Wisconsin definitely wants a giant Foxconn plant with thousands of jobs to locate here.
But not at any cost.
The state Assembly last week approved Gov. Scott Walker’s $3 billion incentive package for the Taiwanese manufacturer of flat-screen televisions and other devices. The Assembly included language encouraging Foxconn and state officials, in negotiating final terms of the deal, to prioritize the hiring of Wisconsin residents. Some workers are expected to come from Illinois, given the plant’s likely location near the state line in Kenosha or Racine counties.
The Senate, which has been more deliberate in assessing the Foxconn agreement, now should press for a better deal for state taxpayers as it takes up the bill.
Specifically, taxpayers deserve a guarantee from the company for a minimum number of jobs, given the enormous amount of investment taxpayers are being asked to make.
According to the deal Republican Gov. Scott Walker negotiated with Foxconn, the company would create up to 13,000 jobs over 15 years at a plant in southeastern Wisconsin valued at as much as $10 billion. In exchange for locating here, the state would give Foxconn as much as $3 billion in state subsidies, plus lower utility rates and relaxed environmental rules.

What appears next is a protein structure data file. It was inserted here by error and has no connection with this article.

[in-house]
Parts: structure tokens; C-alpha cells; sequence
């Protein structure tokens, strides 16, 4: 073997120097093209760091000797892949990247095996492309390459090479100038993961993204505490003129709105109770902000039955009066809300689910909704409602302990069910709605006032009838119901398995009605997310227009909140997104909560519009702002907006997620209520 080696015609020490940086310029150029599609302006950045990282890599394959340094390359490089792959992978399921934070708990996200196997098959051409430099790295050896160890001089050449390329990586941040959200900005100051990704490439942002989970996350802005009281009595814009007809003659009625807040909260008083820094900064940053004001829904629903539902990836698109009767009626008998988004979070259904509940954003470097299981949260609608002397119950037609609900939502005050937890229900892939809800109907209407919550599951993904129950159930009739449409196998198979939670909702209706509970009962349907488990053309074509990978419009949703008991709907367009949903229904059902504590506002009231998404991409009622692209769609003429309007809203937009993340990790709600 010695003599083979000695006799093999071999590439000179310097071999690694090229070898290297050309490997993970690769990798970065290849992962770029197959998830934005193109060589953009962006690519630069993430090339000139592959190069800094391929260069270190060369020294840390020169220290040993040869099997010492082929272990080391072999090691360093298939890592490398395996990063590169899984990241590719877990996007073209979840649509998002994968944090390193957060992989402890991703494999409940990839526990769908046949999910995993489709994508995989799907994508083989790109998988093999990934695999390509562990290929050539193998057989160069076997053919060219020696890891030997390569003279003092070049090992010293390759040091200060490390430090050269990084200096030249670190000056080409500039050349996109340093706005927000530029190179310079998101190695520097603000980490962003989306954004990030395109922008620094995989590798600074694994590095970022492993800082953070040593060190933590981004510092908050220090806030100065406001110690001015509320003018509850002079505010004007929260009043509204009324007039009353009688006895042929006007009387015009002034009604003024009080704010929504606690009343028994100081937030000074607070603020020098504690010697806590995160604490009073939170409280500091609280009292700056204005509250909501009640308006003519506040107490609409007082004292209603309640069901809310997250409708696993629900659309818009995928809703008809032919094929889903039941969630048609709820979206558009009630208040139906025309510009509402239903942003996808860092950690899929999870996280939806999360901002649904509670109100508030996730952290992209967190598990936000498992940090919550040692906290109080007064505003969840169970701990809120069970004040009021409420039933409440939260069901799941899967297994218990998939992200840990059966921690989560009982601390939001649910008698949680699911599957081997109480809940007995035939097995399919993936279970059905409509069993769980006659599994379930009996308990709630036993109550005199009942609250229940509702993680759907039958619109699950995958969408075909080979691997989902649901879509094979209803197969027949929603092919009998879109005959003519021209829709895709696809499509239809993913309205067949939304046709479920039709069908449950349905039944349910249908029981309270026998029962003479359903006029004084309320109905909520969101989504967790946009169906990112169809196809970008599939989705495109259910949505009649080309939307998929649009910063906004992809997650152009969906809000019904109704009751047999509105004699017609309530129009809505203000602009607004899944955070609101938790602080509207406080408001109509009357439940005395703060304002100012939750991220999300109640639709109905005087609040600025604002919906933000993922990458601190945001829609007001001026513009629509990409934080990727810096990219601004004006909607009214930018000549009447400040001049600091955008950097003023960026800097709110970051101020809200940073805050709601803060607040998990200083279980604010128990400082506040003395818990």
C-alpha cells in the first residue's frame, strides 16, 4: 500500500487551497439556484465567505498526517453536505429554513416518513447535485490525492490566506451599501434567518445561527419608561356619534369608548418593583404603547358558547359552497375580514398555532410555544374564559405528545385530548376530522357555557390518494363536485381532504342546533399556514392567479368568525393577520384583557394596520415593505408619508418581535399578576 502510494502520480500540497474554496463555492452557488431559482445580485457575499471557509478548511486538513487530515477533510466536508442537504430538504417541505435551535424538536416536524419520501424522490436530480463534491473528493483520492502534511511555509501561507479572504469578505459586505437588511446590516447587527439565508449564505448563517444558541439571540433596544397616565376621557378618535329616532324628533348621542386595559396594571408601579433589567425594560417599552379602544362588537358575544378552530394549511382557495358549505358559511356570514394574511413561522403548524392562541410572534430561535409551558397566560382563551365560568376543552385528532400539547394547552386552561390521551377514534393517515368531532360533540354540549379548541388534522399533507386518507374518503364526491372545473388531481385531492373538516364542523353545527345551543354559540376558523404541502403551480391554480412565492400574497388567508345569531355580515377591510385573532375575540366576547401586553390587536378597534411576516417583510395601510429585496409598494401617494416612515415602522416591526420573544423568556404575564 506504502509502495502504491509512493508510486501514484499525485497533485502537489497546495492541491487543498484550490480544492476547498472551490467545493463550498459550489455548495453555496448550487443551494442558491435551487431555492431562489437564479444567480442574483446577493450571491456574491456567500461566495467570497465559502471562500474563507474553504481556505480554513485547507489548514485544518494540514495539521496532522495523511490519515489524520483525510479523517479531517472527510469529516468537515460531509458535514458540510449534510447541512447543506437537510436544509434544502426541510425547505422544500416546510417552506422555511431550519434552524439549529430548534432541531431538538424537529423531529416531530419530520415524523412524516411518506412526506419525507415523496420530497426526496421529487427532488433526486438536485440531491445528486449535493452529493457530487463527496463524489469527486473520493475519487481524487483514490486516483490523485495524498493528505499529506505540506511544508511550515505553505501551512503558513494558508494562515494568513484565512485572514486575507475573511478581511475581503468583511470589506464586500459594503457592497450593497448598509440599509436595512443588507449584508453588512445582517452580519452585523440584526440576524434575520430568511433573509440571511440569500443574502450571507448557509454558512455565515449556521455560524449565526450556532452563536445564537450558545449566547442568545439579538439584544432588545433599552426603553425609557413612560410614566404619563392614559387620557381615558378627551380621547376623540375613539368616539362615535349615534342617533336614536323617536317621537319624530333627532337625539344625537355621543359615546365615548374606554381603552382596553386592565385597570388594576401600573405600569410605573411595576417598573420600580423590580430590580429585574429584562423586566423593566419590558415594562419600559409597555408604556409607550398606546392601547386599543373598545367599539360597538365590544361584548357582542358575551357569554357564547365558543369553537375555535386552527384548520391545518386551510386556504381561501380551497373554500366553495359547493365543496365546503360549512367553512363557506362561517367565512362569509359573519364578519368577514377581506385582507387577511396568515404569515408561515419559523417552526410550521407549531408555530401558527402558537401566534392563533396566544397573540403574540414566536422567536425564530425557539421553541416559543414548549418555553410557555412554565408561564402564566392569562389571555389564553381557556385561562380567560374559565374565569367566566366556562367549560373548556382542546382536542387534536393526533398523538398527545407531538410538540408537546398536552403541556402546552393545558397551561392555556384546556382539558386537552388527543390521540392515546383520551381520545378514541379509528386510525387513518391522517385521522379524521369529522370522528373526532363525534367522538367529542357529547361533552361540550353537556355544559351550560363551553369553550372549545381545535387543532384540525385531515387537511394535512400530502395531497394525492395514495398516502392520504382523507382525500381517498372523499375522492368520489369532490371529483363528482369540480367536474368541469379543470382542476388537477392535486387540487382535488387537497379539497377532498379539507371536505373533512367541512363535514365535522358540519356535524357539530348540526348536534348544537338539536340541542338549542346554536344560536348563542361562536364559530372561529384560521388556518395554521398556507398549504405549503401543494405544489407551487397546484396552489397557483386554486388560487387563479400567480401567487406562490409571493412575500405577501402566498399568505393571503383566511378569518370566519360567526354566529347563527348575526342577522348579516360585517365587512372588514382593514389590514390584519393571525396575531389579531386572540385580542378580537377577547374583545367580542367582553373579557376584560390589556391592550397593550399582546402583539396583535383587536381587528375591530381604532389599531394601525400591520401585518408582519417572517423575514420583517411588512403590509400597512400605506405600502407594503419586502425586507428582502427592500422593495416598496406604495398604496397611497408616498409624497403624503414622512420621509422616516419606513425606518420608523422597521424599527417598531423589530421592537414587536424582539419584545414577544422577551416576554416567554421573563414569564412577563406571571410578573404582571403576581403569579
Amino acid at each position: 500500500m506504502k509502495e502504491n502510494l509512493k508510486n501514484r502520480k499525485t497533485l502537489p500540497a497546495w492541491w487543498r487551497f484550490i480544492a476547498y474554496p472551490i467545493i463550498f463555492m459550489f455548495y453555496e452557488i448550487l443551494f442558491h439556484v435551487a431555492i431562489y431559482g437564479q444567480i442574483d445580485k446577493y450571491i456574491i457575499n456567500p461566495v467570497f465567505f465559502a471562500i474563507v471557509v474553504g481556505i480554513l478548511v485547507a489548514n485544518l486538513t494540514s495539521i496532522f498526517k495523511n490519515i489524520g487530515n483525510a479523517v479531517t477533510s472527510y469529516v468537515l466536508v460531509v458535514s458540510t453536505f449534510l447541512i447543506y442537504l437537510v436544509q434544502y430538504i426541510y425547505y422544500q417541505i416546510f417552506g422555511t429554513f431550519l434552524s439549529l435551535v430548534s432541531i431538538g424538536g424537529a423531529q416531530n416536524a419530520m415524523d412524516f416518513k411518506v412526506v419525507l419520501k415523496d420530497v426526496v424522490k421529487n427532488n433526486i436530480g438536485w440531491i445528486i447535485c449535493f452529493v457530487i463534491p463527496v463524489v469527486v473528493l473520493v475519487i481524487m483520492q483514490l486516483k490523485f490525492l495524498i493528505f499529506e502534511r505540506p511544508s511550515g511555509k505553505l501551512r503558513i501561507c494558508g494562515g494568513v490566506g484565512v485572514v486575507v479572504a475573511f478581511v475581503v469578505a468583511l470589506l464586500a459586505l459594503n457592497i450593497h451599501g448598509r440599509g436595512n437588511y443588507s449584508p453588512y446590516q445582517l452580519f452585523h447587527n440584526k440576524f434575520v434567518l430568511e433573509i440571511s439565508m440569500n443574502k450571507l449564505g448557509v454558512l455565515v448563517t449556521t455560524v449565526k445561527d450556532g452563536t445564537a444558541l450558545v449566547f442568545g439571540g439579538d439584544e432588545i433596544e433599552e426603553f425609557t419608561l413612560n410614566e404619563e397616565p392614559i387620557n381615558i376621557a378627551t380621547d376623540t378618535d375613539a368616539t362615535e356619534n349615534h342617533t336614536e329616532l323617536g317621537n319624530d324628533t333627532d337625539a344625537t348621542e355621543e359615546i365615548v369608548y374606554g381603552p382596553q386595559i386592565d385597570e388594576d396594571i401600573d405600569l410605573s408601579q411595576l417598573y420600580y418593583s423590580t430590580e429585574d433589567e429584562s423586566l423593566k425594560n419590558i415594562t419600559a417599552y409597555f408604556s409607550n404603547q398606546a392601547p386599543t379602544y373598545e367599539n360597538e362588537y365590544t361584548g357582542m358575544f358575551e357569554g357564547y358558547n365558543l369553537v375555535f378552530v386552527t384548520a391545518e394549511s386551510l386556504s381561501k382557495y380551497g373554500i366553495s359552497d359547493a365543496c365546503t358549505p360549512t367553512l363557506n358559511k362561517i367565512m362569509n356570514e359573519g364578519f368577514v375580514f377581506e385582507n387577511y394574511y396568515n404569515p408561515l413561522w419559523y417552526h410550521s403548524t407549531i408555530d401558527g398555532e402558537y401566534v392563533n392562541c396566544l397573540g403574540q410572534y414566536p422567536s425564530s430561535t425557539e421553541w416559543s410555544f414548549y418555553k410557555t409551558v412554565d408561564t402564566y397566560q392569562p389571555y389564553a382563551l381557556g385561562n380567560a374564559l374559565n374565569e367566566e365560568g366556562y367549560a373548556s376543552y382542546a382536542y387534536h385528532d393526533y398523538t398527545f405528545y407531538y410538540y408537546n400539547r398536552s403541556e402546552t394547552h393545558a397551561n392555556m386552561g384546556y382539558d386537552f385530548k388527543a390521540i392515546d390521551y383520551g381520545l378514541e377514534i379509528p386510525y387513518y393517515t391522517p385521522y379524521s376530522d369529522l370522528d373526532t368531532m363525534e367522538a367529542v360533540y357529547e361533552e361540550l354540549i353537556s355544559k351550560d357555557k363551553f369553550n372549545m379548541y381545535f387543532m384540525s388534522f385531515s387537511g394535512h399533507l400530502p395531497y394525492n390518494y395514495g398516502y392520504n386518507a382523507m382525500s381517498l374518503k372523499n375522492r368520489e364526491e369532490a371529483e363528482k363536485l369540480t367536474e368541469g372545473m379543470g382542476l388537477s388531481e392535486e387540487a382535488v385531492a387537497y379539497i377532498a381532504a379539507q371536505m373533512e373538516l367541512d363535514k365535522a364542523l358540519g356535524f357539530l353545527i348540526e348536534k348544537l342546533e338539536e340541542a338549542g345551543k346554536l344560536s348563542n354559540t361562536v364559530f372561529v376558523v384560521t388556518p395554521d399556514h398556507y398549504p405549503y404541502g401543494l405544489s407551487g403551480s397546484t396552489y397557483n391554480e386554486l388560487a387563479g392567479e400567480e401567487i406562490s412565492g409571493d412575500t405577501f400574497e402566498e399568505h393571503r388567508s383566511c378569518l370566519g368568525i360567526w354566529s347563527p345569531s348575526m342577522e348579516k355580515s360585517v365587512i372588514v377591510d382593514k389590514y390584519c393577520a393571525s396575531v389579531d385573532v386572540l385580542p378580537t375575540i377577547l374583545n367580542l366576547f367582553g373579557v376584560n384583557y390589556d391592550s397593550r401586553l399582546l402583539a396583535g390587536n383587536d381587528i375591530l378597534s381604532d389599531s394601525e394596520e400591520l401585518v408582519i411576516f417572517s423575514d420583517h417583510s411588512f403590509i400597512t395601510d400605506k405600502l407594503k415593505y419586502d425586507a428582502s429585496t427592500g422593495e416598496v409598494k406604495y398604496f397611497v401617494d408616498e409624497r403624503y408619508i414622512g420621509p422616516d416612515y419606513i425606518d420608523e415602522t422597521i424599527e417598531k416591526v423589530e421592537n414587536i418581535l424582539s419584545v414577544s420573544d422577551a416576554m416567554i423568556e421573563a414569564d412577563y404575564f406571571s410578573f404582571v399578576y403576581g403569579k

But what if the plant doesn’t work out as optimistically as planned? An initial analysis of the Foxconn proposal by an accounting firm suggested 8,200 jobs would be created, which is considerably less than the 13,000 the governor is touting.
The company plans to open the plant with 3,000 employees, but there’s no guarantee that will happen.
If, for example, the company invested heavily in automation, creating as few as 1,500 jobs in Wisconsin, it could still collect about half of the $3 billion state incentive package. That’s because the state would send Foxconn cash payments for capital investment in the plant, not just personnel.
So some lawmakers, including many Democrats, want the deal to include a guaranteed minimum number of jobs. The Republican-run Senate should embrace this reasonable position that the GOP-led Assembly last week rejected.
Taxpayers deserve a bigger backstop against unforeseen problems if they’re going to be investing so much public money into this plant. According to the nonpartisan Legislative Fiscal Bureau, it could take 25 years or longer for the state to break even on the deal, though that doesn’t count the positive economic impact from companies that serve and supply the plant.
Senators should demand more detail on what the Foxconn supply chain is expected to be, and how many of those businesses would be likely to operate in Wisconsin. So far, details on that have been sketchy.
Assembly Republicans mostly voted for the Foxconn deal last week, while Democrats largely opposed it. Yet a handful of lawmakers crossed party lines.
Rep. Cory Mason, D-Racine, said the promise of jobs in his district won him over, while Rep. Todd Novak, R-Dodgeville, said his constituents in southwestern Wisconsin want more assurance the deal will pay off.
State senators should require more certainty for taxpayers before signing off on the Foxconn bill.